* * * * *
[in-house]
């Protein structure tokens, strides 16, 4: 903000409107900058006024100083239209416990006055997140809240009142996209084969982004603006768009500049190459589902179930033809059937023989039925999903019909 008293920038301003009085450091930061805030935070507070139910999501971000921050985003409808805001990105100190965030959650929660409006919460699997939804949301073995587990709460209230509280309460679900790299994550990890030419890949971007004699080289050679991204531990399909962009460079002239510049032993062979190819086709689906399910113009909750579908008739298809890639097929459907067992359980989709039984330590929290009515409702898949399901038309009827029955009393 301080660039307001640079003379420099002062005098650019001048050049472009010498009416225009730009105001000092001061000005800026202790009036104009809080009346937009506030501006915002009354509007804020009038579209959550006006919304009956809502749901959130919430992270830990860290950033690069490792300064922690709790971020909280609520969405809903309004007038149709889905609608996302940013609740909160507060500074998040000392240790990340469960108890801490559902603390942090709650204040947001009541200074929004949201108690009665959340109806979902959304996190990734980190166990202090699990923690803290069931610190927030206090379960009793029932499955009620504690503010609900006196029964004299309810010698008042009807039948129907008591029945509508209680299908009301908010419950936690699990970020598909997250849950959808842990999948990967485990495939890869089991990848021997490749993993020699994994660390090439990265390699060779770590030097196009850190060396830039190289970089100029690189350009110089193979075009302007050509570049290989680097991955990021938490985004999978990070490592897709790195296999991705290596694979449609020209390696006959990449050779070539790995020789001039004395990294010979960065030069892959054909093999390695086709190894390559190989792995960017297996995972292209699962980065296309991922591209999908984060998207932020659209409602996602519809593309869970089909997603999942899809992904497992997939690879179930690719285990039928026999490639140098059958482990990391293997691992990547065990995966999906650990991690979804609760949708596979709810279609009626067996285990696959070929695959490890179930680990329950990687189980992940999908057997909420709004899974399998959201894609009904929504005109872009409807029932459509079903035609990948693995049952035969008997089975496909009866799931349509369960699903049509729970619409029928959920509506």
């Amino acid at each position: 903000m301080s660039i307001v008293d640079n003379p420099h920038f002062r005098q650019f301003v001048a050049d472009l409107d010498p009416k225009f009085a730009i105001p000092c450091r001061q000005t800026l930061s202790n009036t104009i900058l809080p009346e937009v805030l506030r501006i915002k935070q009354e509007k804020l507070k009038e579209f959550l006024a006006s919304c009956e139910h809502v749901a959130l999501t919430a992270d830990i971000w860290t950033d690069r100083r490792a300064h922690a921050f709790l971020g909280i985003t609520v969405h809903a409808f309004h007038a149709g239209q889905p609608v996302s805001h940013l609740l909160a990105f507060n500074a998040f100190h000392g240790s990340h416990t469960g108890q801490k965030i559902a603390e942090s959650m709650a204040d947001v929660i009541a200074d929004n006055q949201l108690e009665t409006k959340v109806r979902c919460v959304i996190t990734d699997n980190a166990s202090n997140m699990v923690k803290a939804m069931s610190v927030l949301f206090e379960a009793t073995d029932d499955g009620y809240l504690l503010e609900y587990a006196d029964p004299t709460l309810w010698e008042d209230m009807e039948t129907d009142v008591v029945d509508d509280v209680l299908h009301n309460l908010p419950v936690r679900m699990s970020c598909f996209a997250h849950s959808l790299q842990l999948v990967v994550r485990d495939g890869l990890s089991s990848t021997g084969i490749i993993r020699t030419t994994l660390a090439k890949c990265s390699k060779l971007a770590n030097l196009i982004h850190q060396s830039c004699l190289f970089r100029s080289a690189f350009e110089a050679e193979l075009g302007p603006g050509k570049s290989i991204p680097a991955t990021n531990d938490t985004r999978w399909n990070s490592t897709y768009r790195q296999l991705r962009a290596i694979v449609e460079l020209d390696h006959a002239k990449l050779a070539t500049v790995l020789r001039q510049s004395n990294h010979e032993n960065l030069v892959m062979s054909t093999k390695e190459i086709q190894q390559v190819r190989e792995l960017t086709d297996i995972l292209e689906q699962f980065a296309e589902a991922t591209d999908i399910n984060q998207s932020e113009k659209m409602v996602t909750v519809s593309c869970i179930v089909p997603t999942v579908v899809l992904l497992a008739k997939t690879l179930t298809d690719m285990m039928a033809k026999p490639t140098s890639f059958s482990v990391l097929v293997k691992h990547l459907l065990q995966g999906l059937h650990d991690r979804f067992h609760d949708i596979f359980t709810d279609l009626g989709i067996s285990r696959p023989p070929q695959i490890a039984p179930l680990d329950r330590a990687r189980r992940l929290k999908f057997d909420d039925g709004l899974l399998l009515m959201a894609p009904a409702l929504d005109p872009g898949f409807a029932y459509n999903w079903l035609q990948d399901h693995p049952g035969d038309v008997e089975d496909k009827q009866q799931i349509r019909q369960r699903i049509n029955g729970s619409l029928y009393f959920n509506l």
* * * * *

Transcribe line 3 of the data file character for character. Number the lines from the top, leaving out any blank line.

């Amino acid at each position: 903000m301080s660039i307001v008293d640079n003379p420099h920038f002062r005098q650019f301003v001048a050049d472009l409107d010498p009416k225009f009085a730009i105001p000092c450091r001061q000005t800026l930061s202790n009036t104009i900058l809080p009346e937009v805030l506030r501006i915002k935070q009354e509007k804020l507070k009038e579209f959550l006024a006006s919304c009956e139910h809502v749901a959130l999501t919430a992270d830990i971000w860290t950033d690069r100083r490792a300064h922690a921050f709790l971020g909280i985003t609520v969405h809903a409808f309004h007038a149709g239209q889905p609608v996302s805001h940013l609740l909160a990105f507060n500074a998040f100190h000392g240790s990340h416990t469960g108890q801490k965030i559902a603390e942090s959650m709650a204040d947001v929660i009541a200074d929004n006055q949201l108690e009665t409006k959340v109806r979902c919460v959304i996190t990734d699997n980190a166990s202090n997140m699990v923690k803290a939804m069931s610190v927030l949301f206090e379960a009793t073995d029932d499955g009620y809240l504690l503010e609900y587990a006196d029964p004299t709460l309810w010698e008042d209230m009807e039948t129907d009142v008591v029945d509508d509280v209680l299908h009301n309460l908010p419950v936690r679900m699990s970020c598909f996209a997250h849950s959808l790299q842990l999948v990967v994550r485990d495939g890869l990890s089991s990848t021997g084969i490749i993993r020699t030419t994994l660390a090439k890949c990265s390699k060779l971007a770590n030097l196009i982004h850190q060396s830039c004699l190289f970089r100029s080289a690189f350009e110089a050679e193979l075009g302007p603006g050509k570049s290989i991204p680097a991955t990021n531990d938490t985004r999978w399909n990070s490592t897709y768009r790195q296999l991705r962009a290596i694979v449609e460079l020209d390696h006959a002239k990449l050779a070539t500049v790995l020789r001039q510049s004395n990294h010979e032993n960065l030069v892959m062979s054909t093999k390695e190459i086709q190894q390559v190819r190989e792995l960017t086709d297996i995972l292209e689906q699962f980065a296309e589902a991922t591209d999908i399910n984060q998207s932020e113009k659209m409602v996602t909750v519809s593309c869970i179930v089909p997603t999942v579908v899809l992904l497992a008739k997939t690879l179930t298809d690719m285990m039928a033809k026999p490639t140098s890639f059958s482990v990391l097929v293997k691992h990547l459907l065990q995966g999906l059937h650990d991690r979804f067992h609760d949708i596979f359980t709810d279609l009626g989709i067996s285990r696959p023989p070929q695959i490890a039984p179930l680990d329950r330590a990687r189980r992940l929290k999908f057997d909420d039925g709004l899974l399998l009515m959201a894609p009904a409702l929504d005109p872009g898949f409807a029932y459509n999903w079903l035609q990948d399901h693995p049952g035969d038309v008997e089975d496909k009827q009866q799931i349509r019909q369960r699903i049509n029955g729970s619409l029928y009393f959920n509506l």